Apparently MTV has dropped the "music television" part of its logo, in an effort to rebrand itself yet again. Despite the success of Jersey Shore, they really seem to be staggering along blindly when it comes to connecting with the youth market, as previously written about in my Alexa Chung post. MTV and VH1 are mere shells of their former selves, desperately trying to stuff one more Tila Tequila Humps A Dog for Money reality TV show into their tired line-up.
It's sad because MTV, you used to be cool. Sort of! Showing music videos is cool (though the fact that they didn't want to show those of non-white artists in the 80's when they started, is, of course, not.) Beavis and Butthead, Daria, a focus on Prince when he was popular, and even the original Jackass made MTV worth watching. You may recall that even Daniel Johnston was discovered by MTV.
And the same for VH1! I spent much of high school watching their "Top 100 [whatever] Albums/Band/Etc" shows that relied too heavily on Dee Snider's opinion, but were still pretty interesting. And there was the truly brilliant Behind the Music, where I learned the Go-Gos used to be really punk rock and made a "sex tape" which featured them in long dresses, mumbling incoherently in a coke-addled haze and forcing their male roadies to do it with each other or something. I saw Patti Smith for the first time on one of those channels, performing "Horses" in the 70's, which of course blew my mind. And who can forget their first video ever, "Video Killed the Radio Star" by The Buggles? That song is 80's pop gold.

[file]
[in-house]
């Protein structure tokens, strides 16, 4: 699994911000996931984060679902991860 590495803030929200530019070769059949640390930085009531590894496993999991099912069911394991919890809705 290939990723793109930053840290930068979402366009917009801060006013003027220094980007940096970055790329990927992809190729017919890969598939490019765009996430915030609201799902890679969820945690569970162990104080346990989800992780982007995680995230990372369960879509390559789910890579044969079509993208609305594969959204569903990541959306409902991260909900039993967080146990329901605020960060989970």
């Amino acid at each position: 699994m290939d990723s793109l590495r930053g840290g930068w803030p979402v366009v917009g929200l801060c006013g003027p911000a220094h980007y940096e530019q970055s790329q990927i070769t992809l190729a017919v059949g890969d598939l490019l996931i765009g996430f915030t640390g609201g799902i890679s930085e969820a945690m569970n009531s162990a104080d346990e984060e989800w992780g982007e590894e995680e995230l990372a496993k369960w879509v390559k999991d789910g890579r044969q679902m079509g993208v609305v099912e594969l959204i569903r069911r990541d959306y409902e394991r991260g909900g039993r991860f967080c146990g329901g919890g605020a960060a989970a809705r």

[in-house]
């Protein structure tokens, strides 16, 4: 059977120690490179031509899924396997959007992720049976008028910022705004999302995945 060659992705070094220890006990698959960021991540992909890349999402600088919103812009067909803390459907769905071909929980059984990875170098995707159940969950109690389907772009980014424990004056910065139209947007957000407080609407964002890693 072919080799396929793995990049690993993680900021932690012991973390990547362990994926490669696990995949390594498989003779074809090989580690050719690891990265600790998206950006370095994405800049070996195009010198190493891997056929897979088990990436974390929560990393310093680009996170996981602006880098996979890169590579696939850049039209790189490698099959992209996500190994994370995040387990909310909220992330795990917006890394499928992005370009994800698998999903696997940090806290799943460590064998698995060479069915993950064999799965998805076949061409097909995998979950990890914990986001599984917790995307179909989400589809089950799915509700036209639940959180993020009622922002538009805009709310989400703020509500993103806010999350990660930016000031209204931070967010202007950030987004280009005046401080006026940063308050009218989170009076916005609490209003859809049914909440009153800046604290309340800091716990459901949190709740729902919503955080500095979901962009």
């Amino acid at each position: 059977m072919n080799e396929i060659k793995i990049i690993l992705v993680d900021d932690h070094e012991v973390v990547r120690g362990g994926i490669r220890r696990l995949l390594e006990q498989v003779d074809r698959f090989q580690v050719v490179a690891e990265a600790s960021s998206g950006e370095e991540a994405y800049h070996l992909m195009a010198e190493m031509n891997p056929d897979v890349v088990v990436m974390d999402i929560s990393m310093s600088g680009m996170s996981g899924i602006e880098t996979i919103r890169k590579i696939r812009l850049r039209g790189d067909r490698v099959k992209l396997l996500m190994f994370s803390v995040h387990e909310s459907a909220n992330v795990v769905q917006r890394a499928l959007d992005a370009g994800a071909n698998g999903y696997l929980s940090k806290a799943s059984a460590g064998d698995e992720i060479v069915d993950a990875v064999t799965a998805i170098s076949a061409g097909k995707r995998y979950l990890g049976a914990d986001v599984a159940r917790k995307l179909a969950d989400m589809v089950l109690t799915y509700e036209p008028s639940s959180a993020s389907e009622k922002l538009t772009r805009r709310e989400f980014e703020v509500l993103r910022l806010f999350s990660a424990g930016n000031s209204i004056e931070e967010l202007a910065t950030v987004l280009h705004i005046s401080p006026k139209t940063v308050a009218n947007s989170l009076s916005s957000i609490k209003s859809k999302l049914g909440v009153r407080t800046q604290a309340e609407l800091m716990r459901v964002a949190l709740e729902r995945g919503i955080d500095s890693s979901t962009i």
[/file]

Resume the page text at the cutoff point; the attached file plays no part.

Obviously, MTV has always been corporate. It's always been suspicious when a huge company decides to market themselves to the youth in a hip and cool fashion, but for a time, it made sense. They managed to straddle the line between the two worlds, and while I'm sure they always put out plenty of crap, there was plenty of good stuff too. They had a perspective.
If I were the CEO of MTV, I wouldn't lose all this stuff. They can still have Jersey Shore and True Life (admittedly, a pretty great show) but I think the success of Lady Gaga's "Bad Romance" video showed that people are still into music videos as a format. And even though the overall music scene isn't what it once was, it's still worth tapping into the market and trying to find stars and all that exploitative shit that MTV was once all about. How about a music and culture show that isn't so forced and weird like It's On seemed to be? What about hipsters? How about some more direct exploitation of them? I've lived in cities with interesting local music scenes, but MTV is just too interested in Bret Michaels humping a dog to get into that. And once you show Bret Micheals weave one too many times, you start to lose your cache, you know? And become a grotesque version of what you once were? Who runs these channels? What are they doing?!